ScienceThe Science curriculum strives for a continuing cross-disciplinary thrust in all its course offerings. There are three primary objectives in teaching science at Wayland. First, to make available scientific knowledge that will challenge the students. Second, is to see that the science offerings assist students to gain a sense of the order and coherence of scientific inquiry. Finally, and most importantly, is to teach students that scientific facts only have transitory value if they are used to help us grow as human beings.
Biology CPThis course is designed to introduce students to a wide variety of biological principles, while simultaneously stressing the unity of life and the common functions of all organisms. The course will cover such topics as cellular biology, organismal biology (both plant and animal), and population biology. Laboratory work is an integral part of the class, not only to acquaint students with fundamental techniques, but also to elucidate scientific evidence gathered, interpreted and summarized.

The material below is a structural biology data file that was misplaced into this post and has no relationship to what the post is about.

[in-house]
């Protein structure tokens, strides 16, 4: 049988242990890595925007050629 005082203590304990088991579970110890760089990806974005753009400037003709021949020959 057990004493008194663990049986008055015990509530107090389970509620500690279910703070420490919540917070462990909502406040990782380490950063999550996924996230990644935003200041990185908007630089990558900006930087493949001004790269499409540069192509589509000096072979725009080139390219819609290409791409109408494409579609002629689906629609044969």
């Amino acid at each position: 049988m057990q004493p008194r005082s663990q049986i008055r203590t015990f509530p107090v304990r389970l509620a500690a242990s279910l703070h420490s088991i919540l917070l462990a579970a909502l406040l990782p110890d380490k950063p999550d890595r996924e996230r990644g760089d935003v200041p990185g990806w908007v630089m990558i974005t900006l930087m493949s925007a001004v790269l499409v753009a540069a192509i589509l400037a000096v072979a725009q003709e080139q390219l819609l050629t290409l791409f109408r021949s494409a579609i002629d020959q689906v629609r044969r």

Chemistry CPThis course is an introductory course into the study of matter. The courses will cover the fundamental building blocks of matter and what happens to matter when it is chemically changed. Chemistry will be a mixture of direct instruction, web-delivered instruction, project-based learning (PBL), and laboratory investigation.
Physics CPTopics covered in College Prep Physics include most of mechanics and selected topics in electricity, magnetism, waves, sound, and light. Algebra and trigonometry are used in problem solving. Extensive use is made of lectures, labs, and demonstrations.